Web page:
Tuesday

11th Aug 2020

Ukraine refuses to yield to Russia on EU trade

  • Kiev: Hollande said the ceasefire was 'almost completely' respected the past week (Photo: Christopher Bobyn)

Ukraine has said there's no chance of postponing or changing its EU free-trade pact despite Russia’s threat of sanctions.

Ukrainian foreign minister, Pavlo Klimkin, told press in Brussels on Monday (7 September): “The first of January is the final date [for entry into life] of the pact. It’s an ultimate decision taken jointly by Ukraine and by the European Commission”.

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“There’s no chance to influence this by the Russian side or any other side … there’s no chance of changing the agreement”.

He spoke after meeting EU trade chief Cecilia Malmstroem and Russian economy minister Alexei Ulyukayev.

The trilateral talks are designed to address Russia’s claims the trade treaty will cause customs problems, health regulation issues, and dumping of cheap EU re-exports in Russia.

But Klimkin, like many EU diplomats and officials, believes Russia is trying to use the talks to obstruct the pact.

He said there's “no kind of proof” that Russia’s stated concerns have any substance.

He also said Russia’s threat to impose a trade embargo on Ukraine after 1 January makes a mockery of the process.

“If Russia is ready to take political decisions about prohibition of Ukrainian exports, then what kind of substance are we talking about?”.

Ukrainian agricultural exports to Russia already fell by 76 percent, to $175 million, in the first seven months of the year compared to the same period in 2014 due to the crisis.

It stands to lose $1.5 billion a year in industrial exports if Russia’s embargo goes ahead.

But the EU treaty is important to Ukraine for strategic as well as commercial reasons, by anchoring its economy in the single market and paving the way to deeper EU integration.

Klimkin, in Brussels on Monday, also met Nato chief Jens Stoltenberg.

He said Stoltenberg will visit Kiev by the end of the month in a “historic and symbolic” first-ever trip by a Nato chief.

There’s no prospect of Ukraine joining Nato in the near future.

But the visit, which is to see Nato inaugurate its embassy in Kiev, also underlines Ukraine’s right to a sovereign foreign policy in the teeth of Russian complaints.

Russia sanctions

Klimkin spoke the same day the French president, Francois Hollande, said he's ready to propose lifting EU sanctions on Russia if the peace process works out.

He noted the two sides “almost completely” stopped shooting at each other in the past week.

He added if Russia lets Ukraine hold credible local elections on 25 October, including in Russia-occupied territories, then he'd "personally advocate for lifting the sanctions".

The French olive branch does not signal a change in EU policy, however.

An EU official told this website the economic sanctions are designed to expire at the end of January if peace terms are fulfilled.

She said there've been no discussions at EU technical level on early lifting. She also noted the EU recently renewed its Russia visa bans due to Moscow's ongoing non-compliance.

“The president of France can make a declaration … but we’re not there yet”, she said.

Syria factor

The Ukraine crisis has unfolded in parallel with EU-Russia co-operation in other areas, notably on the Iran nuclear deal.

But EU and US diplomats are wondering why Russia has begun a military build-up in Syria.

Over the weekend, the US asked Greece, a fellow Nato state, to close its airspace to Russian military overflights.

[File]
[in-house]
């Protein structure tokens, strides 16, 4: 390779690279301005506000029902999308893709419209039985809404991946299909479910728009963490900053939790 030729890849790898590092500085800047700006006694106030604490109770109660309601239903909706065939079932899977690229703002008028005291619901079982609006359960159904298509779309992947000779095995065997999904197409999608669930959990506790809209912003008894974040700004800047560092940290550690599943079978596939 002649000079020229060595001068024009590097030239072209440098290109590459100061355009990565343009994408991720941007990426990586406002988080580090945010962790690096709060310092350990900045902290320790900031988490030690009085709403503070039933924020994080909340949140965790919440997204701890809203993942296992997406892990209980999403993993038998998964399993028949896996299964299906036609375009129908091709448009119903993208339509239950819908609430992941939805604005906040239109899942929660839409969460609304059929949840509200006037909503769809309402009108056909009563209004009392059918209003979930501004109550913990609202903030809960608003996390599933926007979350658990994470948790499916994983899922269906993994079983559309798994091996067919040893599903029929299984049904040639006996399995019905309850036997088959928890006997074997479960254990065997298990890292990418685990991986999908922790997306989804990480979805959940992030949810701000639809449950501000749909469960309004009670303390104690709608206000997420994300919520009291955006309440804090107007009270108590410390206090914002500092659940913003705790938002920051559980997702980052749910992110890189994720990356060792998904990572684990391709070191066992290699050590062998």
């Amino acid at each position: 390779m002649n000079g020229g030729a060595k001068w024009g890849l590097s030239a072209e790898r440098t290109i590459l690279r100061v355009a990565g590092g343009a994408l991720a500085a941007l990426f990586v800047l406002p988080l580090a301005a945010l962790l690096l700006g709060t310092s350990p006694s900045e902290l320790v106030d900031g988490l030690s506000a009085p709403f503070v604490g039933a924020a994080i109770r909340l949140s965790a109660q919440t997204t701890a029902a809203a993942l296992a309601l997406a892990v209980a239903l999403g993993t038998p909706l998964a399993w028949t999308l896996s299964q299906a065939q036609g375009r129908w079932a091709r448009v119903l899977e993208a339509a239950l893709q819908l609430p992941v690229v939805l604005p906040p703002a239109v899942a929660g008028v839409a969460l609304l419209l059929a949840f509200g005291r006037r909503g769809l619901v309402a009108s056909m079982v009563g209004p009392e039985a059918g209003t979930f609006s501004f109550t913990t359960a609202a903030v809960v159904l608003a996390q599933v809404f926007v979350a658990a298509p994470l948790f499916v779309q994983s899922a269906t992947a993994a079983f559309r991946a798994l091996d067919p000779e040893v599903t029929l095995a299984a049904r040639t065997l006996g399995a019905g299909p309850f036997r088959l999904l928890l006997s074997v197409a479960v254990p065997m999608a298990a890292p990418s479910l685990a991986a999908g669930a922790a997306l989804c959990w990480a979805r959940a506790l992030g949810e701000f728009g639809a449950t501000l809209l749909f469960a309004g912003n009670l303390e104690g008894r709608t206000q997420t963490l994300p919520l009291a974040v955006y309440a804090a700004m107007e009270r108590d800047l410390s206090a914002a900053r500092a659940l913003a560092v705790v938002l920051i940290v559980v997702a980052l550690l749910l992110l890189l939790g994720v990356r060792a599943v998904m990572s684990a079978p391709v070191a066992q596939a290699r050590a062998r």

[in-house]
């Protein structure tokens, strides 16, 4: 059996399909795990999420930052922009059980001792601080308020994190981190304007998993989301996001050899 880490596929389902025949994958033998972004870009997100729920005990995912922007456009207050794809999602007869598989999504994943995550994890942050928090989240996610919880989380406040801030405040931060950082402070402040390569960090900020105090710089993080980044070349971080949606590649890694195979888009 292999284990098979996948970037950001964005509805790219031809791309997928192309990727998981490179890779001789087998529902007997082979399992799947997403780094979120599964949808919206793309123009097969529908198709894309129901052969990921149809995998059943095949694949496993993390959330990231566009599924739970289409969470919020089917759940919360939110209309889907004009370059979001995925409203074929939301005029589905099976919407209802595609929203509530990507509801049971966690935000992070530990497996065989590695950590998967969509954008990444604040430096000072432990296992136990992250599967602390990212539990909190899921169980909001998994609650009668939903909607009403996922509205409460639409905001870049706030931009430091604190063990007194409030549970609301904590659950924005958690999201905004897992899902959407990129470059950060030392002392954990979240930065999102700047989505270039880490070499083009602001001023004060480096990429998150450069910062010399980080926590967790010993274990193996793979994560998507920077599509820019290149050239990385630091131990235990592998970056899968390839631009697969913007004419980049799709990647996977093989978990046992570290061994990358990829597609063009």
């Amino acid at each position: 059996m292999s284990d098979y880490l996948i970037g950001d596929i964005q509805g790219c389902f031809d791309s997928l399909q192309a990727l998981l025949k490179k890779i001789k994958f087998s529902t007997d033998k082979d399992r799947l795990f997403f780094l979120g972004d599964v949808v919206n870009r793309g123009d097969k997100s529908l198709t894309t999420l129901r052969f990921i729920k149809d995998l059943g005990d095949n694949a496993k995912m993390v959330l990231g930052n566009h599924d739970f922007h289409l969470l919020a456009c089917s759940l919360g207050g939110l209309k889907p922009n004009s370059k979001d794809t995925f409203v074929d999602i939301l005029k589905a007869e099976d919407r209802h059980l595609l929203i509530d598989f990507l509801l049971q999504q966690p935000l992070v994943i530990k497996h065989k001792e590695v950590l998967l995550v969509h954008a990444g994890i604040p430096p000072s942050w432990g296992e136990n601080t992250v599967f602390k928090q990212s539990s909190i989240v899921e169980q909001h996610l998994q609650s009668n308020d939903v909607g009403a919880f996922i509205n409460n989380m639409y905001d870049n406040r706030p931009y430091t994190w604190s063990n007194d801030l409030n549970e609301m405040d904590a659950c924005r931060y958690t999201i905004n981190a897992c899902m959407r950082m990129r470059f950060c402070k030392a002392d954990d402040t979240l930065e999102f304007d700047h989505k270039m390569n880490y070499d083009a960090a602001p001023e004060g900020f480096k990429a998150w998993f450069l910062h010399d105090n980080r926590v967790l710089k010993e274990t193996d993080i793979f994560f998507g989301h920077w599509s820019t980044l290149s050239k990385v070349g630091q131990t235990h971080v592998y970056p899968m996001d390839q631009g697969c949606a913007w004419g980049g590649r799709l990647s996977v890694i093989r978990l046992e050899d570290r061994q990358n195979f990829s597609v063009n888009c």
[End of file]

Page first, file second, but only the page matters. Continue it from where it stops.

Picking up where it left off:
An EU source said the US made a similar request to Turkey.

Another EU source added the build-up could be linked to Ukraine, with Russia trying to show the West it has to be reckoned with in geopolitical terms.

“I don’t know if it [the Syria build-up] is directly linked to EU sanctions”, he said. “But it raises the stakes. The message is typically Russian: ‘We’re here and you have to reckon with us’. Meaning: 'You have to make deals with us'.”

Ukraine red lines

For his part, Ukraine president Petro Poroshenko, on his visit to Brussels in August, set out “red lines” on normalising Russia relations.

His informal paper, sent to the EU foreign service and seen by EUobserver, says Russia must: withdraw its forces from east Ukraine; seal the border; and give back Crimea, amid other conditions.

The paper says the EU “should exclude ‘business as usual’ with Russia before status quo ante is restored" and "ensure that EU individuals and legal entities strictly abide by the sanctions in letter and in spirit”.

It also warns, in a premonition of Syria developments, that “Russia [has] ... started to treat instability as a commodity and [to] deliberately foment it for trade-offs”.

Business as usual?

Poroshenko’s warning on “business as usual” also came ahead of a breakthrough in EU-Russia energy relations.

German firm BASF, last weekend, renewed an asset-swap deal with Russia’s Gazprom which is to see them build a second leg of the Nord Stream gas pipeline to Germany.

Austrian firm OMV, British-Dutch firm Shell, and France’s Engie are also to take part.

The BASF deal was initially suspended due to Russia’s annexation of Crimea.

Judy Dempsey, an analyst at the Carnegie Europe think tank, said its renewal is “just like the old days, before the European Union imposed sanctions”.

The Nord Stream upgrade will, critics say, weaken Ukraine by bypassing its gas transit network and increase EU dependence on Russia.

But the EU’s energy commissioner, Miguel Arias Canete, in a reply to MEPs’ questions, said Monday he has no objections to the project, as long as Gazprom respects EU antitrust laws.

He added it'll help EU energy security via “diversification of … transit routes”.

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